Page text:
Sending Off a Friend amid the Cries of Gibbons by Chiao Jan

You’ll go ten thousand miles
beyond those ancient mountains. . .
Three gibbons’ cries,
a chasm full of moonlight. . .
How long’s this road been here?
How many travelers
have wet their sleeves beside it?
A broken wall divides the drooping shadows.
Rushing rapids sing a bitter song.
In the cold, when we have finally parted,
it will be all the more wounding to hear.

translated by J.P. Seaton

Goodbyes by Chiao Jan

I’ve heard that even “men of feeling”
don’t treasure the feeling of parting.
Frosty sky drips a chill
on the cold city wall.
The long night spreads
like water overflowing.
There’s the sound of the watch-horn, too.
The zen man’s heart is empty, yes,
of all but these.

translated by J.P. Seaton

Parting from My Yin Daughter by Wang An-shih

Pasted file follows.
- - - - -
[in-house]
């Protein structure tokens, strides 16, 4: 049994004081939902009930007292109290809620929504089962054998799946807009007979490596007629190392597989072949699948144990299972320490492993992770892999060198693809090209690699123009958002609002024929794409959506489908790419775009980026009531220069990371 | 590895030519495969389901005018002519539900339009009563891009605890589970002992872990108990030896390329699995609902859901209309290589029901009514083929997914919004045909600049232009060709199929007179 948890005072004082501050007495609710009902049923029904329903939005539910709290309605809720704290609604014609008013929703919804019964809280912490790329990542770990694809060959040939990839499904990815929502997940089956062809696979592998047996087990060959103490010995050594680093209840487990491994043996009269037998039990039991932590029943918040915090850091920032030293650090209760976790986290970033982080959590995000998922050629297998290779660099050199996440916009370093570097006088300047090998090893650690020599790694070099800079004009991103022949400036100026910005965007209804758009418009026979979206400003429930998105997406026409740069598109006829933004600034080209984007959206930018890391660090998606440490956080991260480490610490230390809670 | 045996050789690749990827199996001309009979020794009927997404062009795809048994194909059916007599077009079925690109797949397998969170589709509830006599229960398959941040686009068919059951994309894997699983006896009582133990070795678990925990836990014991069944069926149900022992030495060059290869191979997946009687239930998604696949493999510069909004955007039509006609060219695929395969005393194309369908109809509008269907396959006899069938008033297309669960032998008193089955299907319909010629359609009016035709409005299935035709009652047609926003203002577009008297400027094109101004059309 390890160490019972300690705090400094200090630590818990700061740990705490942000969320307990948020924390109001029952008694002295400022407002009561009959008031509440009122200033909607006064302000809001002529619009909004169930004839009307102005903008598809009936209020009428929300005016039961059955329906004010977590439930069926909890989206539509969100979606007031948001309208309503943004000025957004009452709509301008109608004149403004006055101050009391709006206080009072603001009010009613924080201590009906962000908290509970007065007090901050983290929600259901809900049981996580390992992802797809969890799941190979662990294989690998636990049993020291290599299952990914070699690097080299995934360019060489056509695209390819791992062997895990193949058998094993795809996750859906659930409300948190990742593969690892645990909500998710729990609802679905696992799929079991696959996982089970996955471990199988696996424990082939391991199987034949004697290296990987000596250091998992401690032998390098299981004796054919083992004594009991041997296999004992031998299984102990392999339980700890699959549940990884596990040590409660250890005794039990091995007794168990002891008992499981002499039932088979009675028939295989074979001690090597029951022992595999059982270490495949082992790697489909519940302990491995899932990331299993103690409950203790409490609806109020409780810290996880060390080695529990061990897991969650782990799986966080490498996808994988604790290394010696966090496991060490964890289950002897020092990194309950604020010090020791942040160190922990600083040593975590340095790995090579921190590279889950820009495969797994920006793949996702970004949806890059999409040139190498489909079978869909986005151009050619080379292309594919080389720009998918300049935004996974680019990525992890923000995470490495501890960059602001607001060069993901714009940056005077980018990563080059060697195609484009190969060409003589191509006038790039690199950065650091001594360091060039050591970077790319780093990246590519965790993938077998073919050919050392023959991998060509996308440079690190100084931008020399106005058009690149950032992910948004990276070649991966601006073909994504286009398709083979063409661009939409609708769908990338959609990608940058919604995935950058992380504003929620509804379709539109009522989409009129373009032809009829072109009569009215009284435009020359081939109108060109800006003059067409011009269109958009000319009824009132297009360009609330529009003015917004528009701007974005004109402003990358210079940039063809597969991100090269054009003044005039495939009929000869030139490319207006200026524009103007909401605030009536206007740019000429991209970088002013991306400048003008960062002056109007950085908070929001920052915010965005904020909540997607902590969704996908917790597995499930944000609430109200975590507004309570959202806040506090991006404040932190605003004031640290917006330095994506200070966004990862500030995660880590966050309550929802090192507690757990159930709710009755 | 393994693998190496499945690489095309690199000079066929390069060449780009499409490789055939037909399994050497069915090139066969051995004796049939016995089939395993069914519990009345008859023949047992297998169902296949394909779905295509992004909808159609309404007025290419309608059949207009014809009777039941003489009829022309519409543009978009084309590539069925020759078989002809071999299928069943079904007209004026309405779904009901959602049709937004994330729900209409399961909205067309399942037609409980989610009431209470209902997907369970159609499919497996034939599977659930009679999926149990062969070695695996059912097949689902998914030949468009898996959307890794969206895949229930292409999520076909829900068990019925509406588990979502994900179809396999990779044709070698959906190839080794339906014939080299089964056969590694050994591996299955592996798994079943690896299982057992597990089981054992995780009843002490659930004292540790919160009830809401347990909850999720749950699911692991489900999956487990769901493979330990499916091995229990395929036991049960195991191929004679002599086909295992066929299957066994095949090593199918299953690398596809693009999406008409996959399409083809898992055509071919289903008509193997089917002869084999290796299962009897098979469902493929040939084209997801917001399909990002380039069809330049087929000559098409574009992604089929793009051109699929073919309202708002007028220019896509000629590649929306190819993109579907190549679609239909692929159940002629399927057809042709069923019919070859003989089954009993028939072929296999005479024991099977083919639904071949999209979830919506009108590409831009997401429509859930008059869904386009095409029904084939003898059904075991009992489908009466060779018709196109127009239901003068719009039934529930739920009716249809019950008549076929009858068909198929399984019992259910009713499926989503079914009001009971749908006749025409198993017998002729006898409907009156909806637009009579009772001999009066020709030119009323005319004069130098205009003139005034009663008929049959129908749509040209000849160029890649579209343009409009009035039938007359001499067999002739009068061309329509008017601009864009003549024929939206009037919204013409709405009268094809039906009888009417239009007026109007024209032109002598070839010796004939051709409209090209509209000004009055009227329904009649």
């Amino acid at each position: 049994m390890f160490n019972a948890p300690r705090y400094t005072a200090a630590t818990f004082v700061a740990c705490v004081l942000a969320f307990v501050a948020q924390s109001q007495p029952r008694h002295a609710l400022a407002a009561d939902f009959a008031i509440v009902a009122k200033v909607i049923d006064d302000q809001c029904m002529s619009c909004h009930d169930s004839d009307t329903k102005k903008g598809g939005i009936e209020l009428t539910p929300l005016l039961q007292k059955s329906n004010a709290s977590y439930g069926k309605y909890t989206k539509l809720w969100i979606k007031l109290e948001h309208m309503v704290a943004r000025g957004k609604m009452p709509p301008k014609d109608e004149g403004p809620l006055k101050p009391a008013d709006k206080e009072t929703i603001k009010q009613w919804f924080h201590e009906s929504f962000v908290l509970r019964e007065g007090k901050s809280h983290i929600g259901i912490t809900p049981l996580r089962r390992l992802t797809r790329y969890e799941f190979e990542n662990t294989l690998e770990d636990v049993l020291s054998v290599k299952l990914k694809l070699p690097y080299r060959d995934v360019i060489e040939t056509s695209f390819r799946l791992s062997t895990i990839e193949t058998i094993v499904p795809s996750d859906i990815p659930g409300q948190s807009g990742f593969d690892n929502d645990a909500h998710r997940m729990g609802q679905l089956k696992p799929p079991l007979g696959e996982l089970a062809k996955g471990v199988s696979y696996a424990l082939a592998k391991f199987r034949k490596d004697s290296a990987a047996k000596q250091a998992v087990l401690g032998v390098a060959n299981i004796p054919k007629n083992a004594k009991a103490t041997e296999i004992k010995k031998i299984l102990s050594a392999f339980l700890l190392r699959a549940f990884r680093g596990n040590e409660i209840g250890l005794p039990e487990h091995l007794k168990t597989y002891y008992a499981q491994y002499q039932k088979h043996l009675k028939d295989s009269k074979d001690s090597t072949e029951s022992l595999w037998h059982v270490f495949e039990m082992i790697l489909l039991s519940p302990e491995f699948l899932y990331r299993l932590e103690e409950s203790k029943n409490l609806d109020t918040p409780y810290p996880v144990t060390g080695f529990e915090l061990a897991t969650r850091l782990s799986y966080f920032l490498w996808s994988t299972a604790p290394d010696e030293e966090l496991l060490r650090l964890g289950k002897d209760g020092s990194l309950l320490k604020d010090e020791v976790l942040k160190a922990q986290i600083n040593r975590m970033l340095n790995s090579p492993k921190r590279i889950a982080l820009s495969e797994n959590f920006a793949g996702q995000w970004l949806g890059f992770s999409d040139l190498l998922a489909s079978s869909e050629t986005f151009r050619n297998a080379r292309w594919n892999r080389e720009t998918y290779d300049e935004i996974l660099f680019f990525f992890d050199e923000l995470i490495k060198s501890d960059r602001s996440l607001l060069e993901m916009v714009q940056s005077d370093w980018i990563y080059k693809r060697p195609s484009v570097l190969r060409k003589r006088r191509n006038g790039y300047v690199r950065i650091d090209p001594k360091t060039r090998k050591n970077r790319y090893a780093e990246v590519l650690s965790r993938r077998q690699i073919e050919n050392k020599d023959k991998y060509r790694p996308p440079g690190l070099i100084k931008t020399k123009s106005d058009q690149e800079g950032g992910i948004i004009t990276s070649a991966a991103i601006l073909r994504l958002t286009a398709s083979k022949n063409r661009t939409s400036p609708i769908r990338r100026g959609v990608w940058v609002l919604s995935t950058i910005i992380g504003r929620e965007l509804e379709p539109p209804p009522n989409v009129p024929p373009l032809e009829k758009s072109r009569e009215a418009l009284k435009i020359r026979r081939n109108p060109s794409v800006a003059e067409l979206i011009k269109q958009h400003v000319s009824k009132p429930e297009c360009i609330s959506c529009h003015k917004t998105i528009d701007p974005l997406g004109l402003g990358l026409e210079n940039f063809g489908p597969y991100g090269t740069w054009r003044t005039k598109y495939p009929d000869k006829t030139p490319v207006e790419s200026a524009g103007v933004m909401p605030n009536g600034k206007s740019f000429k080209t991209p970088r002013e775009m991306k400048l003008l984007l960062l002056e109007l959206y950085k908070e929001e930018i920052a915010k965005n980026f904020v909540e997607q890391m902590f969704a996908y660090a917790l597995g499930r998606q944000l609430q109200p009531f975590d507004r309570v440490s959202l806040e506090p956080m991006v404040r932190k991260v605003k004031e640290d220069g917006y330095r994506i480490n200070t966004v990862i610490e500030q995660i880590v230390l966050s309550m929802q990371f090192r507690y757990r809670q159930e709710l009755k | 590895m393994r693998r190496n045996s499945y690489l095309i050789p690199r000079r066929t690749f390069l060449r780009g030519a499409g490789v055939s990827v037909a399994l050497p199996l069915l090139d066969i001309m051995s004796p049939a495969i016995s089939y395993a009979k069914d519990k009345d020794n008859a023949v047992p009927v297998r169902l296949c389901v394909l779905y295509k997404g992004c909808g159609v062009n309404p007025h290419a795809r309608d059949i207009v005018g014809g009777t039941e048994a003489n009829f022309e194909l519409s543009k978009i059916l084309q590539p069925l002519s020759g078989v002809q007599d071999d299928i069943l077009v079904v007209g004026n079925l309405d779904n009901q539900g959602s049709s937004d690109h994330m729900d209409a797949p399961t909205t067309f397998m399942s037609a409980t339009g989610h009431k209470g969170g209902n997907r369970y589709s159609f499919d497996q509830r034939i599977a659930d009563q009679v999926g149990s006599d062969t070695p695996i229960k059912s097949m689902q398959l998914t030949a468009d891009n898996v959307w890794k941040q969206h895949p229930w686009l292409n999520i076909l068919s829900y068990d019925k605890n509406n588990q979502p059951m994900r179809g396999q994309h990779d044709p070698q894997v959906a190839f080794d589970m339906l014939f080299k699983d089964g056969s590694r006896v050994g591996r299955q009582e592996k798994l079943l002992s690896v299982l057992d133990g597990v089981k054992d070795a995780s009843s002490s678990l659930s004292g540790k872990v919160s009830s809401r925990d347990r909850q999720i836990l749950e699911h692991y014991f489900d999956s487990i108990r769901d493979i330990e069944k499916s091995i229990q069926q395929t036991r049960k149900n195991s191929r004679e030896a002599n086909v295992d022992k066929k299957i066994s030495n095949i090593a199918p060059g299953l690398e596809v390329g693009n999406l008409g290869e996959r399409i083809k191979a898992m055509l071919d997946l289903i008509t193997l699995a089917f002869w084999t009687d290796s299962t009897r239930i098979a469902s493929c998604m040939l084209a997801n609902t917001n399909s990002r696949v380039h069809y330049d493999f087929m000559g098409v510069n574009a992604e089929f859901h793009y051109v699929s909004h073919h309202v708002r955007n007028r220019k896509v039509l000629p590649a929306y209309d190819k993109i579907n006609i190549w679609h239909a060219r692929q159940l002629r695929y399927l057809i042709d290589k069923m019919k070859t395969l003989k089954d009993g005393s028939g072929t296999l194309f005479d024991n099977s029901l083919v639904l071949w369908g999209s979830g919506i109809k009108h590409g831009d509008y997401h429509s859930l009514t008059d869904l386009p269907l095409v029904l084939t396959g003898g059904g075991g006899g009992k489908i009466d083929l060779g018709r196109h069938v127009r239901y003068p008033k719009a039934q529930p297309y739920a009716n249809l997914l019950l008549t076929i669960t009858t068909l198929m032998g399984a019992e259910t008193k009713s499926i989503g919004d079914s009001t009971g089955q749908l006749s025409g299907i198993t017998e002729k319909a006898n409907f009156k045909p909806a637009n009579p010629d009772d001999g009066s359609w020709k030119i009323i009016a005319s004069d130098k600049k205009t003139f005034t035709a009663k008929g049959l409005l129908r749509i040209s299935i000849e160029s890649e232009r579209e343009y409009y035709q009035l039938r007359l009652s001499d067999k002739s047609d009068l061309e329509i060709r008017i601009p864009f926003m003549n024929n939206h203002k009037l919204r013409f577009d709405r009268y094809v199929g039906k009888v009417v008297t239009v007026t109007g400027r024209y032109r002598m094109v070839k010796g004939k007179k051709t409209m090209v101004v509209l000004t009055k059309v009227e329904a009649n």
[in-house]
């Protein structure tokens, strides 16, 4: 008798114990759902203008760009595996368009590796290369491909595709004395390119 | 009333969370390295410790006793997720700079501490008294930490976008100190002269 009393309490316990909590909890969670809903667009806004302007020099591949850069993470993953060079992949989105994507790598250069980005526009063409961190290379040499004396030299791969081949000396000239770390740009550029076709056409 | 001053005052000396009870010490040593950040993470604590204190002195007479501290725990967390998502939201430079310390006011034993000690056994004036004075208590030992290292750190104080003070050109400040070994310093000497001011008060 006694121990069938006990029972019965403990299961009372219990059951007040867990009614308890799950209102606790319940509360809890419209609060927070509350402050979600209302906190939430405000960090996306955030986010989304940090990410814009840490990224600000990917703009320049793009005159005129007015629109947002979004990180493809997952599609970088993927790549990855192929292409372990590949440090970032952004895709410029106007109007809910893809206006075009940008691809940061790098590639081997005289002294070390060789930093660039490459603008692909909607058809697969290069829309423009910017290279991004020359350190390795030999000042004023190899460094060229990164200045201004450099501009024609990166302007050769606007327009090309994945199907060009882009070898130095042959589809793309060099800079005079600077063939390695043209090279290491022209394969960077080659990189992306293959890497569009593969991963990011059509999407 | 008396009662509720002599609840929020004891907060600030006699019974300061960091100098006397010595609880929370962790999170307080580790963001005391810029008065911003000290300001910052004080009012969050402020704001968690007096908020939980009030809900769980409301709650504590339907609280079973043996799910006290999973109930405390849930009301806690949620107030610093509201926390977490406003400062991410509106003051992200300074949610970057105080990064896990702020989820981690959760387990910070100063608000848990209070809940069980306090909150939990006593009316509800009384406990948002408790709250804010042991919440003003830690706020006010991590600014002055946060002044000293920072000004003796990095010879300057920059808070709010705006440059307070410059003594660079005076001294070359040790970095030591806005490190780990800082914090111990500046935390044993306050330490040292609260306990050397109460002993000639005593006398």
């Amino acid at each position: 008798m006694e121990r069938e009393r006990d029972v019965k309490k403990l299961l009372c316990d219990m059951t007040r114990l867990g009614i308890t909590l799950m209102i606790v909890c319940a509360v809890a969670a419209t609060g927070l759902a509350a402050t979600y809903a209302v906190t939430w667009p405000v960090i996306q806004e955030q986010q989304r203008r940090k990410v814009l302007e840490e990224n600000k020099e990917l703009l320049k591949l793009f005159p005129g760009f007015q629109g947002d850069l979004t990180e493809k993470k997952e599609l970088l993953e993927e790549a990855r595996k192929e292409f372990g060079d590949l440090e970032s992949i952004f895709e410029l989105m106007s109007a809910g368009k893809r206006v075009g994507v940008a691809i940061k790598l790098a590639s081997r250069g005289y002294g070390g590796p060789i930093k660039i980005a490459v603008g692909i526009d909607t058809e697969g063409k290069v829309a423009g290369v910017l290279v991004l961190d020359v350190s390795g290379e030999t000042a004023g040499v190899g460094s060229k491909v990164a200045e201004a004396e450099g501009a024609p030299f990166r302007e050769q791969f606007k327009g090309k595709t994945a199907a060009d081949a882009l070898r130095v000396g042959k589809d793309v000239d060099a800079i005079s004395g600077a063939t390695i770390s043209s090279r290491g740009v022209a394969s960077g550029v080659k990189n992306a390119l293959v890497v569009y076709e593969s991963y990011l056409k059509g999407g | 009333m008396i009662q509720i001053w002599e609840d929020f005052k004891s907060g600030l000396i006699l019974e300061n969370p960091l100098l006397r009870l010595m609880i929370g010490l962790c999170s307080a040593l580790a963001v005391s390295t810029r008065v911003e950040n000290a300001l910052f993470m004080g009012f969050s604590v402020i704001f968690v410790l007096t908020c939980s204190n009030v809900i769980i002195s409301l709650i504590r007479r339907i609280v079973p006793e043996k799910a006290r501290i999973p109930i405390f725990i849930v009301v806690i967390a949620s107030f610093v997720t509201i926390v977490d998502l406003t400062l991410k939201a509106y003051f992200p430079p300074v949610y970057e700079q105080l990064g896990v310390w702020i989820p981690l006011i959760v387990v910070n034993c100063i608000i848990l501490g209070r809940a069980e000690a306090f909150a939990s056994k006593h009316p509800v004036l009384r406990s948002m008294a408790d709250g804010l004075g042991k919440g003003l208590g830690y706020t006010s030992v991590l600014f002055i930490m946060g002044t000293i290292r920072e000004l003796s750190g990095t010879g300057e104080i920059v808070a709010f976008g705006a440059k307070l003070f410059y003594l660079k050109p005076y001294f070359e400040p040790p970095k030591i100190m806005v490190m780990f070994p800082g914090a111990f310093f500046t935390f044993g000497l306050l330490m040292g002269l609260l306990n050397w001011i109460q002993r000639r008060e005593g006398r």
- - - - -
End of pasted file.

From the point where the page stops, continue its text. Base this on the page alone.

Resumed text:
I’ve only lived thirty years and already I feel old
wherever I look I’m beset by sorrow
I’ve come in this little boat to say goodbye tonight
here where the shores of life and death divide us

translated by Red Pine

note: written to his daughter who was buried on a small hill beyond a moat just before he had to leave the district for his next government posting

See a Friend Off to Wu by Tu Hsun-ho

I see you to Ku-su.
Homes there, sleeping by the stream.
Ancient palace, few abandoned spots.
And by the harbor, many little bridges.
In the night market, lotus, fruit and roots.
On the spring barges, satins and gauze.
Know, far off, the moon still watches.
Think of me there, in the fisherman’s song.

translated by J.P. Seaton

Parting at a Tavern of Chin-ling by Li Po

The wind blows the willow bloom and fills the whole tavern with fragrance
While the pretty girls of Wu bid us taste the new wine.
My good comrades of Chin-ling, hither you have come to see me off.
I, going, still tarry; and we drain our cups evermore.
Pray ask the river, which is the longer of the two–
Its east-flowing stream, or the thoughts of ours at parting!

translated by Shigeyoshi Obata